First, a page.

Thursday, January 17, 2019

Andrew

Andrew passed away on January 4th after a battle with nasopharyngeal cancer. It was a surprise to us, his university friends, a passing shot fired over e-mail, apparently nearly a year since his diagnosis. Those that could visited him at his house, his frame weak and thin, weighed down by the cancer, drugs, and radiation therapy. He kept a brave face, a rather deceptive face in hindsight.

I last saw him on December 12th, about a week before heading to Saskatoon for Christmas. At the time a small thought entered my head, that this could be the last time I'd see Andrew but I quickly dismissed it as we talked of foods he could try and measures he could take to make living at home safer. I was back in Toronto on the 31st when we got word that he had been moved to palliative care and would no longer be taking visitors, a concerning sign but even then we thought he still had a few weeks left, maybe even months.

His memorial was on January 12th, in Scarborough near his father's home, and I was heartened to see that it was well attended by family, friends, and coworkers, both current and old. I finally got to meet Andrew's sister, a figure whom he'd never given much detail about -- she seemed nice and appreciated everyone's sentiments. Andrew's father looked much the same though I felt like he did not recognize me. I was happy to see some of the old gang back together for the memorial. I gave a short speech which probably covered about 1% of all the things I could say about him, though of course I left out the stuff I nagged him about like climate change and Jordan Peterson.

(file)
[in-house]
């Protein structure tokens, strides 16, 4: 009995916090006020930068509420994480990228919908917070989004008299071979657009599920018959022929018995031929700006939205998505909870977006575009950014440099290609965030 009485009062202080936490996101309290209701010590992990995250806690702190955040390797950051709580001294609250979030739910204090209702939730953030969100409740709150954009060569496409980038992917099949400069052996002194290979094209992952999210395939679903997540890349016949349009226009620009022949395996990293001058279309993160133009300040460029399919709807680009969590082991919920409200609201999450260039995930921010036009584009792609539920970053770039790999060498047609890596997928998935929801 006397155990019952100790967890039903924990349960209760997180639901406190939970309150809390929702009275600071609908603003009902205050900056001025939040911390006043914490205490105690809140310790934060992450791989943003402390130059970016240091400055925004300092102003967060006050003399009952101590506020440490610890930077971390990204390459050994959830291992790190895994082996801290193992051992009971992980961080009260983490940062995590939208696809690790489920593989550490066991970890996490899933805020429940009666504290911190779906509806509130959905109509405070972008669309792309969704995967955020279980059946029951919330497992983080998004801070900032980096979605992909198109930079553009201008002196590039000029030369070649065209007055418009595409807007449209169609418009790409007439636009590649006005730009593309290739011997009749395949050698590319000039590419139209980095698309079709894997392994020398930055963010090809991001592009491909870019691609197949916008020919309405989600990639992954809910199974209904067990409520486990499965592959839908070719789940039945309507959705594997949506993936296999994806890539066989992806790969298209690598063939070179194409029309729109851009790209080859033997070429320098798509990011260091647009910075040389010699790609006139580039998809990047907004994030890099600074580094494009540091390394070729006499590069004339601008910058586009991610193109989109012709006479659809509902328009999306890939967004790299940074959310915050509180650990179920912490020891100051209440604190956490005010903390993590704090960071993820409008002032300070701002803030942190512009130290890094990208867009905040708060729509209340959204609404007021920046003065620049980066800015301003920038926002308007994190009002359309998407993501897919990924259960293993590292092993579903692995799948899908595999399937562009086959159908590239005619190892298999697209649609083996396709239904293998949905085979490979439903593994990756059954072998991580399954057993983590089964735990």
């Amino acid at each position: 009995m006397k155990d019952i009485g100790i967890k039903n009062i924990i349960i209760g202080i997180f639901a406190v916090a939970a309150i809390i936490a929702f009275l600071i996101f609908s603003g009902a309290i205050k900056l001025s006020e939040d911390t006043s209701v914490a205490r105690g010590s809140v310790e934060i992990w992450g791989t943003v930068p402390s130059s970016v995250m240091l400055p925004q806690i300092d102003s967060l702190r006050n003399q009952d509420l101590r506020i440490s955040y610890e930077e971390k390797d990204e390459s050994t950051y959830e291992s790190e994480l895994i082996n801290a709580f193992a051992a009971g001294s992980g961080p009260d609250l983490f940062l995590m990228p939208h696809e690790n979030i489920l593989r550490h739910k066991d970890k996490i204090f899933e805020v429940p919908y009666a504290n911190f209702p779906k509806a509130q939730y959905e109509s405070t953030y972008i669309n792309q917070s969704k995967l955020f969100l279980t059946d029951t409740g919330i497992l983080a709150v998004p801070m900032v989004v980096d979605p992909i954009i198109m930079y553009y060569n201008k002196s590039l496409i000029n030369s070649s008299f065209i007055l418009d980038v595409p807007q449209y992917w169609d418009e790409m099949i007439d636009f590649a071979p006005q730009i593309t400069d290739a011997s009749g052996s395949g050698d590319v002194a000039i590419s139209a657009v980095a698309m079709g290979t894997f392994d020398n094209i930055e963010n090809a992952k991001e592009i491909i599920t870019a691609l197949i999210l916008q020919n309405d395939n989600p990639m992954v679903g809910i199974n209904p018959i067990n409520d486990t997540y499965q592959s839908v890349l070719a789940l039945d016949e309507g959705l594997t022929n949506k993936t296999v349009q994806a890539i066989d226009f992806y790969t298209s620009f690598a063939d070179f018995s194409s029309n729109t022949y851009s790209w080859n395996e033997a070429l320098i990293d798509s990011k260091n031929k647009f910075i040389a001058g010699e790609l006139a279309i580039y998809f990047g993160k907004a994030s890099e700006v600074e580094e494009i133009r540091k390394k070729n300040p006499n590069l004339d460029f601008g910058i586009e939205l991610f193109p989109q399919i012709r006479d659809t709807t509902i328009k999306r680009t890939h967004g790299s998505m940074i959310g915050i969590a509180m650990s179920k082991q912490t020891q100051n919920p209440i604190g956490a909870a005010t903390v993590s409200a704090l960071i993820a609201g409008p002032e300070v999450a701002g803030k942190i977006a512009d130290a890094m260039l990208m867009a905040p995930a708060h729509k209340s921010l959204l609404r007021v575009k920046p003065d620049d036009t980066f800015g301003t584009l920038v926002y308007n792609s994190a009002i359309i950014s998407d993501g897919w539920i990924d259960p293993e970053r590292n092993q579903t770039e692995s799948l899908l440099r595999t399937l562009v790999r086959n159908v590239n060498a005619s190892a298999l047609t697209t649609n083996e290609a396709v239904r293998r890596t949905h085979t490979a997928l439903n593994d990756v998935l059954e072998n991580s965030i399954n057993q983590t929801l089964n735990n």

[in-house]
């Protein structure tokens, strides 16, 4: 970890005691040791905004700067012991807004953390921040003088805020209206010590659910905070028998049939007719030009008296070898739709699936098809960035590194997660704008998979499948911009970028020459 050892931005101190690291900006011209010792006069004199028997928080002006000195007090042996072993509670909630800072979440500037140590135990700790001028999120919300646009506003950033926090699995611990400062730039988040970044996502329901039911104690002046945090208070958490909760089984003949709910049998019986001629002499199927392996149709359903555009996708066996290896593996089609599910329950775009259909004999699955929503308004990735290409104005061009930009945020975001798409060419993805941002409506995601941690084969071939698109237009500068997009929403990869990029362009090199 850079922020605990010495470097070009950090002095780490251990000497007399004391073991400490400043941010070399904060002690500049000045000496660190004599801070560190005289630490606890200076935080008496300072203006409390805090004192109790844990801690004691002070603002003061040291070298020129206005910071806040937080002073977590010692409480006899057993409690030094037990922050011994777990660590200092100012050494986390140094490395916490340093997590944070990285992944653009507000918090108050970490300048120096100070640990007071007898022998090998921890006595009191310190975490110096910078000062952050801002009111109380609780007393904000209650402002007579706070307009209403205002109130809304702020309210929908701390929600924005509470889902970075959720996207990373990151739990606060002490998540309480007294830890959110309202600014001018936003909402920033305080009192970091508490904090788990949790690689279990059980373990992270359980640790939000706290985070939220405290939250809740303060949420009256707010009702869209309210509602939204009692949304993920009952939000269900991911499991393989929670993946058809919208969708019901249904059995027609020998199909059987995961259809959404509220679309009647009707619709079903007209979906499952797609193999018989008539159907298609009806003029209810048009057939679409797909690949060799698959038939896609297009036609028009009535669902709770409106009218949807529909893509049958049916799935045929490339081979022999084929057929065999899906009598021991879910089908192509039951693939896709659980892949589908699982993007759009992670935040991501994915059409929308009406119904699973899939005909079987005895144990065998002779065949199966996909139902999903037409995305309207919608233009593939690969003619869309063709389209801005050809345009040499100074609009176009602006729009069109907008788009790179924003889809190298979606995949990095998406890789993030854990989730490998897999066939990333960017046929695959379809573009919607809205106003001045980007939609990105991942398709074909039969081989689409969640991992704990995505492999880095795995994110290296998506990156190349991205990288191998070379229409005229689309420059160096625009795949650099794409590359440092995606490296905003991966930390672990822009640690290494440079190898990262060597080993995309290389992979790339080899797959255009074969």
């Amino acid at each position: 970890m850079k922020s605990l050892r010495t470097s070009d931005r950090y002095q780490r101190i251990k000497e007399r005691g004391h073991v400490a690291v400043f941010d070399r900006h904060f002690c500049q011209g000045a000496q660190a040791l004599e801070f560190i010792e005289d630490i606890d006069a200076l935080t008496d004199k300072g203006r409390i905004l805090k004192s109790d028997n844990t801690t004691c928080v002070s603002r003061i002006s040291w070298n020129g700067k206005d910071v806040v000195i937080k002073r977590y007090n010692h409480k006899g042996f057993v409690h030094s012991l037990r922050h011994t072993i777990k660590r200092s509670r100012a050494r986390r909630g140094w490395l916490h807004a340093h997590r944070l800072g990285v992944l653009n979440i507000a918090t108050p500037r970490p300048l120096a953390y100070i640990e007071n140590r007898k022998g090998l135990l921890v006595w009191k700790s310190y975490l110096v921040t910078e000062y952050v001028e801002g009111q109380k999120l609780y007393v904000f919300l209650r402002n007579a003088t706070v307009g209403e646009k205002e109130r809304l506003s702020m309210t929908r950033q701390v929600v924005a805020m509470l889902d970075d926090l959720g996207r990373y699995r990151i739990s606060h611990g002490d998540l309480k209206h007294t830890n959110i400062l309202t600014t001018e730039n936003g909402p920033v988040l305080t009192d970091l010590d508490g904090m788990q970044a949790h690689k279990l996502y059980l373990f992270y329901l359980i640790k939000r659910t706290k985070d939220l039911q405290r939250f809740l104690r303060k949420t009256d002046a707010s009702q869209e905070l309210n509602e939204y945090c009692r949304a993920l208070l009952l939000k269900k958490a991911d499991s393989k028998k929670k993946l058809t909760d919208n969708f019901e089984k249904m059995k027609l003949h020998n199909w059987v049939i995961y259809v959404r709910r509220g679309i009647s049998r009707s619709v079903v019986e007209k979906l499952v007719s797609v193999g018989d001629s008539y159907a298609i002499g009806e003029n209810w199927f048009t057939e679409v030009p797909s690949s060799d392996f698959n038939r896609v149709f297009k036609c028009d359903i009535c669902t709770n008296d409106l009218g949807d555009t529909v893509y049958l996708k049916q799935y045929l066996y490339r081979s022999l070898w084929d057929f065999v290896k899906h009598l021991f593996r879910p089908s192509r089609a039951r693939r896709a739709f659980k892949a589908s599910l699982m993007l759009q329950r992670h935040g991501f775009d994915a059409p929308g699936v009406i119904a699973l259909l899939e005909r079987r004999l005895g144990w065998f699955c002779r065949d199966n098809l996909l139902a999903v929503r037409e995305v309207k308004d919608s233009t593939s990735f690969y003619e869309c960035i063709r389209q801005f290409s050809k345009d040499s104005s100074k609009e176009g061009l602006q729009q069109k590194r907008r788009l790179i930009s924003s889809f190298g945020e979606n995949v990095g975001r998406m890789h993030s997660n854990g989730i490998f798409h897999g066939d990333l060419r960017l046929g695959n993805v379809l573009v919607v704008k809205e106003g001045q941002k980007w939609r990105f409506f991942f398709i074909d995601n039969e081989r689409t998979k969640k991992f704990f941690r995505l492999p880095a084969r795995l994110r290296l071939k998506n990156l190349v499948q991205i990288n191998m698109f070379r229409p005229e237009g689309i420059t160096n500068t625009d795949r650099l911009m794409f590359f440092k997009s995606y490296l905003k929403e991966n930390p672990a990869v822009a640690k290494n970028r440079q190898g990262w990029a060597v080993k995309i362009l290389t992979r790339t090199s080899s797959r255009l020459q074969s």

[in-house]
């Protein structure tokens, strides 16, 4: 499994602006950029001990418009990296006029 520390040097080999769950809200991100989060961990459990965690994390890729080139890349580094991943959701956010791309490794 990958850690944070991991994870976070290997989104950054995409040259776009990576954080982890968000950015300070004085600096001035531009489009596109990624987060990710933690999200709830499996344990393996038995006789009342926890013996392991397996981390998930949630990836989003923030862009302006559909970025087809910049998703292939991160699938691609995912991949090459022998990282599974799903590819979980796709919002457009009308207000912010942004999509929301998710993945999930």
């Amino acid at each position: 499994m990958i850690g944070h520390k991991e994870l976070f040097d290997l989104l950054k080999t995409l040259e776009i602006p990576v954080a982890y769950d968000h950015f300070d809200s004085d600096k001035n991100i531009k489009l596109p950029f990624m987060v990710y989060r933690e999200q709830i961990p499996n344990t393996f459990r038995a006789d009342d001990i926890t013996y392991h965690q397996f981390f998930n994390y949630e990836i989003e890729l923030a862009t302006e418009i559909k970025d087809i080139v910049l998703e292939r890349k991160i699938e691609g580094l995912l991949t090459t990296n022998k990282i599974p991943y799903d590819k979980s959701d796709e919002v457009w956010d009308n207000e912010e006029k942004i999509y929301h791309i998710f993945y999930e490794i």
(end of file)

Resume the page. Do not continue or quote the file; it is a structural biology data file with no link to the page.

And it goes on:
Honestly I feel like I'm still processing Andrew's death, as if he's too fresh in my mind's eye. Not that I talked to him much in the past year, a fact that I lament somewhat now, though I suppose I was busy with my own medical and life goings-on. And certainly our personalities had diverged, something I credit to the different circles we frequented and relationships (or lack thereof) we were involved in.

But that he's no longer around is unreal to me. I can still hear his voice, hear his stifled laughter, see his grimacing smile. I will miss him, certainly, but he continues to be very much alive in my mind.